Crowd of people walking around the mainfloor lobby of the Royal Alberta Museum

Downtown Museums You Don’t Want to Miss

Expand your horizons at these Downtown museums, ranging from the most prestigious to the lesser-known

The Royal Alberta Museum

The Royal Alberta Museum is a bright, airy and open space that has more than 400,000 square feet worth of exhibits to see. The best place to start your visit is in the Human History Hall which celebrates the innovation, culture and resilience of Indigenous people. The kids will love the interactive play area, and then, to test your squeamishness, visit the famous Bug Room. Look for cockroaches longer than your finger, predatory beetles and the goliath bird-eating spider, a purple monster larger than your hand that will be stuff of your nightmares. Check out the nature dioramas in the second floor, along with everyone’s favourite — fossils and dinosaur bones. But there is whimsy to the museum, too — as it celebrates not only Alberta’s historical landmarks, but preserves some items for the sake of nostalgia, from pop cans to Oilers memorabilia to items that celebrate Albertans’ love of the pick-up truck. 9810 103A Avenue

Neon Sign Museum

Want to feel like you’re in Times Square? On the side of the east wall of the Telus building, you’ll see at least 20 neon signs that have been lovingly refurbished and glow as brightly as the night they were first installed. The Neon Sign Museum is sure to remind you of shops and brands long gone, such as Mike’s Newsstand and the Movie Studio. But, there are also a handful that make visitors reflect on how the city has handled social issues over the decade. The interpretative plaque for the Georgia Baths sign relates stories of gay men being targeted by the police. 104 Street and 104 Avenue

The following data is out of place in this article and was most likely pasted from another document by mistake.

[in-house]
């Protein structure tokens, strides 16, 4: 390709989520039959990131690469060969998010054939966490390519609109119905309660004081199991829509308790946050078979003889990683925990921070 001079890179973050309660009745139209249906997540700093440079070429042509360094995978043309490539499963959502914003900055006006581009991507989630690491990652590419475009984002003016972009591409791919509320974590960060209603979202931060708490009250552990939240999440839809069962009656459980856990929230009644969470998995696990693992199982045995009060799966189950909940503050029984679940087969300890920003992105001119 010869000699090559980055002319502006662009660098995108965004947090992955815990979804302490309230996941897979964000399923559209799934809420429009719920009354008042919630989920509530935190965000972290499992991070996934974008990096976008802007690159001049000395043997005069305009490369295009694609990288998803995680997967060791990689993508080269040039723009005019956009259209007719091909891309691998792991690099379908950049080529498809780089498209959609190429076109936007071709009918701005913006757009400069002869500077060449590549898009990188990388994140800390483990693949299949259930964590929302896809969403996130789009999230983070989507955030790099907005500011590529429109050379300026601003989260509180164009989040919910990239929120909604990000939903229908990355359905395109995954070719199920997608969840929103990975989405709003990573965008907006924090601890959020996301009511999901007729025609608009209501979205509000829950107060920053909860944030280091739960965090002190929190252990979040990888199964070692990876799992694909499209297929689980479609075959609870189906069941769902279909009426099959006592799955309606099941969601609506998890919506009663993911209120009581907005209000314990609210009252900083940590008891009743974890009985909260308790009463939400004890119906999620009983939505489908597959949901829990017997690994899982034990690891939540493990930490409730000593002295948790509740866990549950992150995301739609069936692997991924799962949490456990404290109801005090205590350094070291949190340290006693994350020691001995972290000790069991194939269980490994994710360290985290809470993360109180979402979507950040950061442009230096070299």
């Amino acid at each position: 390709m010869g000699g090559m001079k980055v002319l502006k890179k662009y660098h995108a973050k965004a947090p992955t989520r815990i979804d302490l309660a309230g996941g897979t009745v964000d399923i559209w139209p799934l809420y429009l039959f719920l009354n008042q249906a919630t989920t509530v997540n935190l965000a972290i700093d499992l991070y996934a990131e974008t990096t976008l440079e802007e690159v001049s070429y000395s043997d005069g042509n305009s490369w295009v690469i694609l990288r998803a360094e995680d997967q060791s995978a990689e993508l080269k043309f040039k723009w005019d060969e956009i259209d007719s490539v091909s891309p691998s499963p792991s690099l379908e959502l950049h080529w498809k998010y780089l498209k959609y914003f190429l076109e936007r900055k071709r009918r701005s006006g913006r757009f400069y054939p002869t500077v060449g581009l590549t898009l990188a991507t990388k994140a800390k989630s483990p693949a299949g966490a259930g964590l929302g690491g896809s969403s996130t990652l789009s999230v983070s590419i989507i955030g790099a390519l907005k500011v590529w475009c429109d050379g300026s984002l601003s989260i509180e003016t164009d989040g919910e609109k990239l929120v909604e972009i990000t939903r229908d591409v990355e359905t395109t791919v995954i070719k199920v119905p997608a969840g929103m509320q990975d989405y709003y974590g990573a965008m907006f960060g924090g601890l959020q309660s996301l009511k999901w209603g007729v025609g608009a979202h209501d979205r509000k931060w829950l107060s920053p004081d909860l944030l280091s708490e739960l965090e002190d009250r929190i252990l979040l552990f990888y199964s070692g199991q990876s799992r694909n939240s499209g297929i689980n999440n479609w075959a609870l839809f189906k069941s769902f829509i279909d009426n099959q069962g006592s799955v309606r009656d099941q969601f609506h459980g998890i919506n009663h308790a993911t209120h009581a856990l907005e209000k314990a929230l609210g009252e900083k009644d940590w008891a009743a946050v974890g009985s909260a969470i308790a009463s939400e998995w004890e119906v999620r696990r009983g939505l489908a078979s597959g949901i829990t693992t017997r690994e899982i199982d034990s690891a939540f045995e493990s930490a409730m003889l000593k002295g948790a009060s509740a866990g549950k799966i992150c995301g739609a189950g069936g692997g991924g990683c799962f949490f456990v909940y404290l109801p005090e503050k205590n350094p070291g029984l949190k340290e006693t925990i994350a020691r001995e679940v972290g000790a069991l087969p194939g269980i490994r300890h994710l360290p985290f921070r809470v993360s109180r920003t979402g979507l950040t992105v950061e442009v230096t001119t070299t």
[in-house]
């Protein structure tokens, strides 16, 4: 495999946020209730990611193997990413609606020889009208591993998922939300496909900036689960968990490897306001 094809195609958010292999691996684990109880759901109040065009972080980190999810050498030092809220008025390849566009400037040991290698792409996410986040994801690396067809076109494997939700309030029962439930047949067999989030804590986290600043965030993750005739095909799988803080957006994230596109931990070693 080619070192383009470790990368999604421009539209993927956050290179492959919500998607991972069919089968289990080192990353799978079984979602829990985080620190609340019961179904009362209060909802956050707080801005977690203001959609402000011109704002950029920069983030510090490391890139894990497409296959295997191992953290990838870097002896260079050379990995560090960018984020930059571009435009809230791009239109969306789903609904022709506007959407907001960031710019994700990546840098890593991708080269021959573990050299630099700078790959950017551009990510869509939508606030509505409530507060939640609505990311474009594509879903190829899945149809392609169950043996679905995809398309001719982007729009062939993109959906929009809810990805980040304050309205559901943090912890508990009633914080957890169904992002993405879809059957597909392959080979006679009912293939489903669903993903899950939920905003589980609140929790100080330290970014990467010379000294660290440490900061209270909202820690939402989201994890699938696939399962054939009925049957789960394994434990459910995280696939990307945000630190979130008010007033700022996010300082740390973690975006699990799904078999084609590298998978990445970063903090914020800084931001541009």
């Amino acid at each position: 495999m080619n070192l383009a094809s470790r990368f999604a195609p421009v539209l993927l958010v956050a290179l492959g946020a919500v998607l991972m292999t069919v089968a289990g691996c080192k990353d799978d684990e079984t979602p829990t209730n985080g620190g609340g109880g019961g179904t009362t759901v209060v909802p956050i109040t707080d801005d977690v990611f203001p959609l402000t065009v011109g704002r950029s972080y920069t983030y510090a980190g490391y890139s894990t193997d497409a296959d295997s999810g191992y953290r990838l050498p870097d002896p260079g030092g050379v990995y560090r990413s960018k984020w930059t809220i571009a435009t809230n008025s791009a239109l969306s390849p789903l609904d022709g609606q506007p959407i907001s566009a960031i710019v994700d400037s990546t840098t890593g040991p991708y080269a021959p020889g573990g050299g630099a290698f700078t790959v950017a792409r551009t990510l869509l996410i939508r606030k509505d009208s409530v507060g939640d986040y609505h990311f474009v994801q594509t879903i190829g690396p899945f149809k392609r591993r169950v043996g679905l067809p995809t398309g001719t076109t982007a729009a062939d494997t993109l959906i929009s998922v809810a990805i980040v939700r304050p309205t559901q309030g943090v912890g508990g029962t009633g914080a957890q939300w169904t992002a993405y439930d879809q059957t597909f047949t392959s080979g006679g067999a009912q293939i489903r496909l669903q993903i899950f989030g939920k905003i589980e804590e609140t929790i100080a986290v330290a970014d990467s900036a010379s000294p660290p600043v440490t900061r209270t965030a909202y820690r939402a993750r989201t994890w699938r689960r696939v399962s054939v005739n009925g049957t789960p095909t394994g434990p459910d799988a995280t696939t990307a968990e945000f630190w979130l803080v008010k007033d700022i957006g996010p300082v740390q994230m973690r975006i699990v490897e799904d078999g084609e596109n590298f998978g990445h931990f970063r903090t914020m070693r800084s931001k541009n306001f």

McKay Avenue School

Edmonton’s first public school, McKay Avenue School, was a one-room schoolhouse opened in 1881. That building is preserved on the site of what is now the Edmonton Public School Archives and Museum in McKay Avenue School. The museum houses school bells, exercise books, scientific equipment, globes and other school artifacts of days gone by. McKay Avenue School also housed the initial working sessions of the legislature in 1906 and 1907. Head to the second floor to see a recreated legislature. History buffs can search the archives. Last summer the site became home to a much-needed downtown playground. 10425 99 Avenue